“Now on the twenty-fourth day of this month the children of Israel were assembled with fasting, in sackcloth, and with dust on their heads. Then those of Israelite lineage separated themselves from all foreigners; and they stood and confessed their sins and the iniquities of their fathers.“ Nehemiah 9:1-2
There comes a point in every journey of recovery and reformation where you have to look back and acknowledge, confess, and repent of whatever it was that you had done that had caused you to need recovery and reformation.
It was the Spanish philosopher and writer George Santayana that coined the proverb, “Those who cannot remember the past are condemned to repeat it.”
The truth of these words has been demonstrated time and time again. We shake our heads in dismayed wonder at the blockheaded stupidity demonstrated by otherwise intelligent men as they repeatedly commit the same mistakes as their fathers and grandfathers.
But remembering the sins of the past doesn’t guarantee that you won’t repeat them.
It requires our both remembering and repenting to ensure that we’re not condemned to repeating the sins of the past.
Many people think that repenting means that we say we’re sorry for something. But sorrow for sin in just a small part of what repentance is. The primary meaning of repentance is that we turn from our sinful actions and choose to do righteousness instead.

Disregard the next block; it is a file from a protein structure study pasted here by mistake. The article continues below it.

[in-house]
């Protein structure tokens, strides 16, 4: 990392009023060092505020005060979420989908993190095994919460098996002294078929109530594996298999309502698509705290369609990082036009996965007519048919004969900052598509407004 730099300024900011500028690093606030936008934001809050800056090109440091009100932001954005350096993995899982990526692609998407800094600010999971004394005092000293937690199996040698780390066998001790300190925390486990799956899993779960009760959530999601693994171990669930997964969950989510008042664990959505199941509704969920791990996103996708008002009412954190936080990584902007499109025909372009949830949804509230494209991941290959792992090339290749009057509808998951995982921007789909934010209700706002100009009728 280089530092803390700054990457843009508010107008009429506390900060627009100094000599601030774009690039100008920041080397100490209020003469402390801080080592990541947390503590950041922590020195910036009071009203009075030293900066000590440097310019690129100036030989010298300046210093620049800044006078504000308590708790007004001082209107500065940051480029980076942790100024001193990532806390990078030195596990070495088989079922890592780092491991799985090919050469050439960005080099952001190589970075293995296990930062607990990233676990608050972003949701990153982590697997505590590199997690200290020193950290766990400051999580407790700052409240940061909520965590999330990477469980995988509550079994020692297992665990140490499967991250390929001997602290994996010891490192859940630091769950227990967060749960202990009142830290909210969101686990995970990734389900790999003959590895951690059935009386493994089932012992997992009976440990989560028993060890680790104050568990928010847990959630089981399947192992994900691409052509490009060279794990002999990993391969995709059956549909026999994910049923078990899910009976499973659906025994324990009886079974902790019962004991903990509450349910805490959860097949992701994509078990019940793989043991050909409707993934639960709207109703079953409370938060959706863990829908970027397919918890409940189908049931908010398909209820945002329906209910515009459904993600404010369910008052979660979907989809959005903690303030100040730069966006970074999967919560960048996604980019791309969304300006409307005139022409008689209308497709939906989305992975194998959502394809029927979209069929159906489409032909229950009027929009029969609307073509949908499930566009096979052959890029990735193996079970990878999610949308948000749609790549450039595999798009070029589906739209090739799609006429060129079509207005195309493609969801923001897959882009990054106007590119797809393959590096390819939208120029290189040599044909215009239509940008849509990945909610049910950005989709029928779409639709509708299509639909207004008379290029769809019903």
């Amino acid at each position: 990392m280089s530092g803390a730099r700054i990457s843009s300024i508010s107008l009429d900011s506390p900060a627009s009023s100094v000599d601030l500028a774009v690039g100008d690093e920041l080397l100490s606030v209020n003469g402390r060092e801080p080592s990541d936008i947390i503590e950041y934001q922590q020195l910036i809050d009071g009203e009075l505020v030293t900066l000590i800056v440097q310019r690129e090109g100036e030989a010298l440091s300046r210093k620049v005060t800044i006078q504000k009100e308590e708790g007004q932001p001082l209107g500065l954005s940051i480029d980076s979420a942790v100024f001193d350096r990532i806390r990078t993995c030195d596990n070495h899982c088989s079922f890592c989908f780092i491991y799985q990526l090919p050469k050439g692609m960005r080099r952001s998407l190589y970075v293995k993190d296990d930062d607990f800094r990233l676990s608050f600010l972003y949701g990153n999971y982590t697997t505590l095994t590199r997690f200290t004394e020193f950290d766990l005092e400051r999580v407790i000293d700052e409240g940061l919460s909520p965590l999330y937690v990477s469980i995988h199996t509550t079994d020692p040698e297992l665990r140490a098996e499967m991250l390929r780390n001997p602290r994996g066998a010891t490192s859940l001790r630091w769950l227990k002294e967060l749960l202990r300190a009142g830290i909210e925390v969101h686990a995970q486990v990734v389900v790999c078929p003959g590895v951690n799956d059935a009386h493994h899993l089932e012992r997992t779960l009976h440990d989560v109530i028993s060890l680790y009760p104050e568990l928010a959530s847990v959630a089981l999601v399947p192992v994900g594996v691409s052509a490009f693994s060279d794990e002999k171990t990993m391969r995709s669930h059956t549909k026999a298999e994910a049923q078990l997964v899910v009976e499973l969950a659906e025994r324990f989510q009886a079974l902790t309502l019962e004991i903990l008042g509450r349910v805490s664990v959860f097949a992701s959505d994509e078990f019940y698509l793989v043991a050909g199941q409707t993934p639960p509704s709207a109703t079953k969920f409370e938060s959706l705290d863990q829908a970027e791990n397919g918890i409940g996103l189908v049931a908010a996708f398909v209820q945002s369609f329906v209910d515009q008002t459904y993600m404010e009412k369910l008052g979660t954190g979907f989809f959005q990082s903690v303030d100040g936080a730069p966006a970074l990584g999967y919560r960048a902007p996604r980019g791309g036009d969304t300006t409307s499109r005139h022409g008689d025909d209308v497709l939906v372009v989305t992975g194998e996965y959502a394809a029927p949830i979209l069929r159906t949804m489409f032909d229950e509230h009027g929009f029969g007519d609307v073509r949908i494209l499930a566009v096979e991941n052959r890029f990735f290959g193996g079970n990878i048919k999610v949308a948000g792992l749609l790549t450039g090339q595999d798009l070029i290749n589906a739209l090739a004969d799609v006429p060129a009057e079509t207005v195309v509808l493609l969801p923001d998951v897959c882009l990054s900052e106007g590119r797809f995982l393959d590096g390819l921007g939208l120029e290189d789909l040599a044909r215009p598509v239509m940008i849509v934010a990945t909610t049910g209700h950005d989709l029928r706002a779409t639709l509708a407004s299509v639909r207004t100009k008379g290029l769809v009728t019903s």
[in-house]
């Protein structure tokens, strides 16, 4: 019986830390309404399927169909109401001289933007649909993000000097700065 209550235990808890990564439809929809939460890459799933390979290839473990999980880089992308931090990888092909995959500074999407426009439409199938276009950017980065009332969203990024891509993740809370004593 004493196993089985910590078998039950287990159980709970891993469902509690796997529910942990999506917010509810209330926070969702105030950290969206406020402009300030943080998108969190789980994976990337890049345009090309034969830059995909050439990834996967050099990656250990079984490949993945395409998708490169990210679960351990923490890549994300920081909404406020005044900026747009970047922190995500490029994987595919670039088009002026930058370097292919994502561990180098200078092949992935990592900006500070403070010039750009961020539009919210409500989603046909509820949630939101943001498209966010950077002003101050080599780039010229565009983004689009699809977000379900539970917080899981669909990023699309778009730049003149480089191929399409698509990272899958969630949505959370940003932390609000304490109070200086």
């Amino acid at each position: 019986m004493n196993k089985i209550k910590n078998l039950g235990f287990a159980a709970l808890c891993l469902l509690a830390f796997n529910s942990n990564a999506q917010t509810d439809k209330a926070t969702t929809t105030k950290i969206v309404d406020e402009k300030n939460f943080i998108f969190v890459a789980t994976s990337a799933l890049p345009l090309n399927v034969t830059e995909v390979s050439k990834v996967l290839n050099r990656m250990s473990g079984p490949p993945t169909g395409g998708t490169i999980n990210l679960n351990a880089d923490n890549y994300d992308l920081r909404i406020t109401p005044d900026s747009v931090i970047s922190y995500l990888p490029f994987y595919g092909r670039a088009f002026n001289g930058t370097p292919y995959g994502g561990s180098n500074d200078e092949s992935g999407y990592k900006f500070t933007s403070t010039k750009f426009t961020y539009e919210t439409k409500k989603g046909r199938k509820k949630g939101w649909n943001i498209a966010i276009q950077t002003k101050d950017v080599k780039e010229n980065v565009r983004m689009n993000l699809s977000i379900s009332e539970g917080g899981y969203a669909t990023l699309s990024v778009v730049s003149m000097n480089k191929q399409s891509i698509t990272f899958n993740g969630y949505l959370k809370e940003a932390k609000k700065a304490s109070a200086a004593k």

The people of Israel, having completed Jerusalem’s wall, and having celebrated the feast of Trumpets, the Day of Atonement, and the feast of Booths, now gather before God and the Temple to covenant themselves to live faithfully before God. They recount God’s providence and mercies and they confess the sins of their forefathers from the golden calf a Mt. Sinai to their idolatry in the generations of the kings of Israel and Judah.
The people know that they aren’t any better about obedience than their fathers were but they also know that the only way forward is dependence upon the mercy and goodness of God so they confess their sins and covenant themselves to live righteously before God.
History shows us that in some ways the Jewish people from Nehemiah’s day forward were more obedient than their fathers were but it also shows that they were a long way from the righteousness God calls his people to. While they repented of their fathers idolatry they still repeated many of their other sins. And sin, any sin, harbored in the heart will eventually wreck all kinds of destruction.
We too are far from the righteousness God calls us to. We too are prone to a partial repentance.
O Father, teach us to see sin as you do. Show us how to truly sorrow for our sins. Give us the gift of a true and deep repentance. Teach us the joy of obedience and righteousness.